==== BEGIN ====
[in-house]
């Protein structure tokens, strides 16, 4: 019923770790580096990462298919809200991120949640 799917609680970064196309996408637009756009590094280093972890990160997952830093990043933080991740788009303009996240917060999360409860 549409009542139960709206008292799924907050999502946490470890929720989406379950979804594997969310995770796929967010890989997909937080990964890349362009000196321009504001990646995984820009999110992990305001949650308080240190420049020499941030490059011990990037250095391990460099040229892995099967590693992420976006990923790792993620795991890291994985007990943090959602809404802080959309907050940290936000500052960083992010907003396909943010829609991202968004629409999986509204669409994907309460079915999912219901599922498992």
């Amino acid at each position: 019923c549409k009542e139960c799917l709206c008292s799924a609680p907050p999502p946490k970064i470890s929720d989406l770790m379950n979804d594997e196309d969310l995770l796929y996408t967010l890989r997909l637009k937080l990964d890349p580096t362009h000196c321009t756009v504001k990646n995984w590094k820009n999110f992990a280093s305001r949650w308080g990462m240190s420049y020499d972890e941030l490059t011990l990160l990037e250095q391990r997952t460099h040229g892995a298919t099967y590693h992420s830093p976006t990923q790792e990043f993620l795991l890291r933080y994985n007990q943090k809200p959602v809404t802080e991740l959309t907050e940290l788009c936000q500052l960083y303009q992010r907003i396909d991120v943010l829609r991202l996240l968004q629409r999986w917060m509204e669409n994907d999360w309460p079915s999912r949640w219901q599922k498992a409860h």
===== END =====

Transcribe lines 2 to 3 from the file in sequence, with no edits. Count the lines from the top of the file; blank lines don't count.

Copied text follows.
């Protein structure tokens, strides 16, 4: 019923770790580096990462298919809200991120949640 799917609680970064196309996408637009756009590094280093972890990160997952830093990043933080991740788009303009996240917060999360409860 549409009542139960709206008292799924907050999502946490470890929720989406379950979804594997969310995770796929967010890989997909937080990964890349362009000196321009504001990646995984820009999110992990305001949650308080240190420049020499941030490059011990990037250095391990460099040229892995099967590693992420976006990923790792993620795991890291994985007990943090959602809404802080959309907050940290936000500052960083992010907003396909943010829609991202968004629409999986509204669409994907309460079915999912219901599922498992």
């Amino acid at each position: 019923c549409k009542e139960c799917l709206c008292s799924a609680p907050p999502p946490k970064i470890s929720d989406l770790m379950n979804d594997e196309d969310l995770l796929y996408t967010l890989r997909l637009k937080l990964d890349p580096t362009h000196c321009t756009v504001k990646n995984w590094k820009n999110f992990a280093s305001r949650w308080g990462m240190s420049y020499d972890e941030l490059t011990l990160l990037e250095q391990r997952t460099h040229g892995a298919t099967y590693h992420s830093p976006t990923q790792e990043f993620l795991l890291r933080y994985n007990q943090k809200p959602v809404t802080e991740l959309t907050e940290l788009c936000q500052l960083y303009q992010r907003i396909d991120v943010l829609r991202l996240l968004q629409r999986w917060m509204e669409n994907d999360w309460p079915s999912r949640w219901q599922k498992a409860h």